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Preparing for the Dust Hazard Analysis Deadline

Gus Carrington

Gus Carrington About The Author

Jun 9, 2020

For some facilities, the dust hazard analysis deadline for compliance with the NFPA is fast-approaching. The steps it will take to perform a successful dust hazard analysis (DHA) could make that deadline even more ominously impending. While agriculture and food processing plants have until January 2022 to complete their DHAs, Sept. 7, 2020, is the deadline when all other manufacturers who handle combustible dusts (not in the NFPA 61 category) will need to complete their DHAs successfully. 

As an equipment manufacturer that handles bulk raw materials, AZO encourages all parties involved in manufacturing to be aware of dust hazards and to take safety measures into thorough consideration so both people and property are protected. To endure plant safety, AZO has prepared this blog post to identify three potential barriers (or hiccups) a facility might face in completing a DHA. These barriers include:

  • The process for completing a dust hazard analysis will likely take longer than you expect 
  • Experts are needed to facilitate and/or perform the DHA
  • Explosivity labs, which are needed for material testing, could be slammed with too many test requests as the deadline draws closer.  

More information related to the NFPA standards and DHAs can be found in a new infographic from AZO, but for specific reasons to not procrastinate the execution of your DHA consider the following:

The process for completing a DHA often takes multiple days 

Each DHA seeks to accomplish a few key items. It determines potential causes of fires, consequences of those fires, where they might occur and the effectiveness of proposed safeguards. We’ve even outlined these in steps for completing a DHA.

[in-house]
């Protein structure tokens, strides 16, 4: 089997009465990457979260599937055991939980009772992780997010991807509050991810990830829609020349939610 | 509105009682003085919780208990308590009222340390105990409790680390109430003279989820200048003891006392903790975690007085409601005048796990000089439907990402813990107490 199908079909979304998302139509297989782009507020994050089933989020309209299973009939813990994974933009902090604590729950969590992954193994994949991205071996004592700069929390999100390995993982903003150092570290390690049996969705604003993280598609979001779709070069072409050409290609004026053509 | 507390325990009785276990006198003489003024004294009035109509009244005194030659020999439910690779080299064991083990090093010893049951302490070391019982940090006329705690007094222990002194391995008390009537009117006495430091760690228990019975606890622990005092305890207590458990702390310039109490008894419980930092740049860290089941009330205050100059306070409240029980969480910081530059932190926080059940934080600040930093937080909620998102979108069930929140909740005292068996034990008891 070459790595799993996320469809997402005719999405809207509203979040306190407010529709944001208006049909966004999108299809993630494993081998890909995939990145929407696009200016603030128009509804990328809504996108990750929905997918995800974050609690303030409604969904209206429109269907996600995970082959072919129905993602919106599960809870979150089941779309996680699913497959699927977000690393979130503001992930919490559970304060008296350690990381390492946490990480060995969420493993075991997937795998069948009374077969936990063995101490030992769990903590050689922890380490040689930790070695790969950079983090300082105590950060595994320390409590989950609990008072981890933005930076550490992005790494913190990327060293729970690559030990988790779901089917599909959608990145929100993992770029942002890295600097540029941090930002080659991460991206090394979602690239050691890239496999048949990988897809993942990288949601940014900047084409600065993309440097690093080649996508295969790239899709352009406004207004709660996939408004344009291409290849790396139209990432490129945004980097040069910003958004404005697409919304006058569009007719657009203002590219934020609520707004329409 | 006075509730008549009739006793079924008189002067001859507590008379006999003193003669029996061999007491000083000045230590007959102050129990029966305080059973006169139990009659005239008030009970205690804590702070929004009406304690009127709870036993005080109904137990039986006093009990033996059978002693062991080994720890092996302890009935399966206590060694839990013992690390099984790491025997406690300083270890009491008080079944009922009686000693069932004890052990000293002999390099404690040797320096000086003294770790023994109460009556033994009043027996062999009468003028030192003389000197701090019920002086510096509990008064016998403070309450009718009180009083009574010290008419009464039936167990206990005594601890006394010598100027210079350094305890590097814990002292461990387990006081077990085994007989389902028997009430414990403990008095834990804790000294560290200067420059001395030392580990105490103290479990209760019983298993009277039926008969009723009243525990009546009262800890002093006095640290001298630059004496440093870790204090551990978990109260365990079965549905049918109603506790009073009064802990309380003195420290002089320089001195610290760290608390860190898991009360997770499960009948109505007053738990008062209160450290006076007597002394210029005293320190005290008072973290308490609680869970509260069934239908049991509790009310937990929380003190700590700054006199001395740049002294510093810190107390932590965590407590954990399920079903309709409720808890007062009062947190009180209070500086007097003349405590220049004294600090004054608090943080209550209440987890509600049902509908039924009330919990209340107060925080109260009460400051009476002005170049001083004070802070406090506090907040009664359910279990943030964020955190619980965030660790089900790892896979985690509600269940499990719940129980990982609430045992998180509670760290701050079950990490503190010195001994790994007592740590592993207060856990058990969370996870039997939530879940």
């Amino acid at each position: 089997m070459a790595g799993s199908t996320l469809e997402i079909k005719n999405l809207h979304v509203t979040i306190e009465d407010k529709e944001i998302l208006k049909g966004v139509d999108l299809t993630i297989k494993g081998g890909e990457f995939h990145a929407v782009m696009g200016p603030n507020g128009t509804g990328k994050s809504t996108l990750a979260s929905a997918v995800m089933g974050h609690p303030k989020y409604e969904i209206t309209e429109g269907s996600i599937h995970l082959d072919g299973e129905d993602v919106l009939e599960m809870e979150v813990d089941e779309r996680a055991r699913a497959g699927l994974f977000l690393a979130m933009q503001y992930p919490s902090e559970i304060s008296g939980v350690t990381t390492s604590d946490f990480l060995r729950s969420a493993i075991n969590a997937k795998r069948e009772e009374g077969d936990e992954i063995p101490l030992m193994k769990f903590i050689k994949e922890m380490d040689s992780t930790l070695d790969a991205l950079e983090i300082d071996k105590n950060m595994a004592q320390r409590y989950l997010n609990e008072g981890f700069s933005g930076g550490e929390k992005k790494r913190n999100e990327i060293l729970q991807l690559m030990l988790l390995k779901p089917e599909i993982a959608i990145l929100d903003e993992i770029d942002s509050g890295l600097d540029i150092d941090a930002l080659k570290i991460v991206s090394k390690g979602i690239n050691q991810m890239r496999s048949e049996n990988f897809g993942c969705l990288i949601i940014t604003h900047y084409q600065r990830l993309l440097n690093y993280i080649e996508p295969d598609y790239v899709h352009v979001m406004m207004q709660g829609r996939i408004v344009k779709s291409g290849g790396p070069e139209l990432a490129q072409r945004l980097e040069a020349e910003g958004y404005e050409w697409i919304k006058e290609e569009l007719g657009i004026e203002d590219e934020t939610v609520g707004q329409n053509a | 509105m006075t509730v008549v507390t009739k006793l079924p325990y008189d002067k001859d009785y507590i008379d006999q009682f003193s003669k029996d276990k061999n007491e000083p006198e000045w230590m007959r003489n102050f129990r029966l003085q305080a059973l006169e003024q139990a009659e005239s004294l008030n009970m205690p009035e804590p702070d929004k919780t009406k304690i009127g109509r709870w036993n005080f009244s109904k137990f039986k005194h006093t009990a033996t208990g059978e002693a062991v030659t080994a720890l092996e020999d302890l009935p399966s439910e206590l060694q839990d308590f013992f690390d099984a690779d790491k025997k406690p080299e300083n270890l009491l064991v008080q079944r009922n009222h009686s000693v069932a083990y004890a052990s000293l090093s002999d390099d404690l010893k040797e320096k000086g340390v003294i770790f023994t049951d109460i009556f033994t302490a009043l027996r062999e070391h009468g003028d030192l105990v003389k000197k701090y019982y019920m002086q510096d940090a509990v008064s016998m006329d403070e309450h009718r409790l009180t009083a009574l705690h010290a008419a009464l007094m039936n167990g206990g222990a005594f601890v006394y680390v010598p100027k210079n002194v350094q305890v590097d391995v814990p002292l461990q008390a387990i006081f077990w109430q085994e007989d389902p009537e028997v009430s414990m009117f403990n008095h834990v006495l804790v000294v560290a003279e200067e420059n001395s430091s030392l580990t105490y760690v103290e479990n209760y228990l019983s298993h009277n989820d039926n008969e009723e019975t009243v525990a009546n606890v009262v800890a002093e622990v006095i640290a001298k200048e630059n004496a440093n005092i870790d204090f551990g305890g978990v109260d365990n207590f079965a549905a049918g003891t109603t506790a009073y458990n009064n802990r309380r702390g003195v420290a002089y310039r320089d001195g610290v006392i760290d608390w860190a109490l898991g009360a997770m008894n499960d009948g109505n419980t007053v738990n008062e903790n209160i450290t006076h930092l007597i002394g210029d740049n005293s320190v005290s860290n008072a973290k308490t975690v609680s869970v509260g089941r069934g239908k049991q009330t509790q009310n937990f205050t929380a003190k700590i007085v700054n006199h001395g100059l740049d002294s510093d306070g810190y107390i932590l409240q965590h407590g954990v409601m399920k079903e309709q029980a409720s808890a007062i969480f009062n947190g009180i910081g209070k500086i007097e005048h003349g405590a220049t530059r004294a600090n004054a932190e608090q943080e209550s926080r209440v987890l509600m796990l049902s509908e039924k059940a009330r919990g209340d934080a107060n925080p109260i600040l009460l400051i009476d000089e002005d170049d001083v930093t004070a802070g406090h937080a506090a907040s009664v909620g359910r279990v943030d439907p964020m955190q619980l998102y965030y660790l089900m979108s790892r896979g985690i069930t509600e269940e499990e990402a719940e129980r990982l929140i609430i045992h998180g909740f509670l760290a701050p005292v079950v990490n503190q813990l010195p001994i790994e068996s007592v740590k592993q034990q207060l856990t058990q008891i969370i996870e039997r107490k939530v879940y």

Starting a DHA takes time to collect the data, analyze the potential risks and determine the best safeguards. Completing an effective analysis will likely take more time than expected. In other words, it is simply not something your facility should procrastinate and attempt to complete a few days before Sept. 7. 

Experts are needed to perform a dust hazard analysis

An effective dust hazards analysis should absolutely be conducted by someone who is qualified to complete it. In some cases, a member of your team might have the right knowledge and experience to identify and mitigate potential threats, but they need proper time and resources to get the job done. 

There is also the risk that something could be overlooked, so to ensure no stone is left unturned in evaluating threats and causes in your facility, you might want to “leave it to the professionals.” If no one in your operation is up to the critical task of performing an accurate DHA, a consultant may also be necessary. Still, it may take some extra time to find one of these if you wait too late to get started (especially as the deadline draws near). Finding that qualified person to complete the DHA could become an additional hiccup to consider when trying to complete your successful analysis. 

Explosivity labs could get backed up with test requests 

As the deadline draws near, a lot of other manufacturers will need to have materials tested. If you need testing done, it makes sense to get your material inspected as soon as possible. You don’t want to be caught at a time when the demand is overwhelming the labs completing the testing. Failing to complete a DHA by September could potentially lead to an OSHA citation, and no plant or company wants one of those. 

Whether an expert is hard to find, labs are busy testing a plethora of materials or (even when you have all your pieces in order) the actual process takes longer than expected, completing a DHA is simply not as simple as some assume. Yes, the requirement for inspecting a facility’s DHA only comes around once every five years, but your records of progress should be kept every year with regards to previous DHAs. A willingness and readiness to meet NFPA standards is one way to keep people and property safe amid the very real risk that combustible dusts pose. 

AZO has seven decades of experience in handling raw materials and shaping ingredient automation along the way. Feel free to contact our sales team for any questions on how to help your plant and processes run smoothly.

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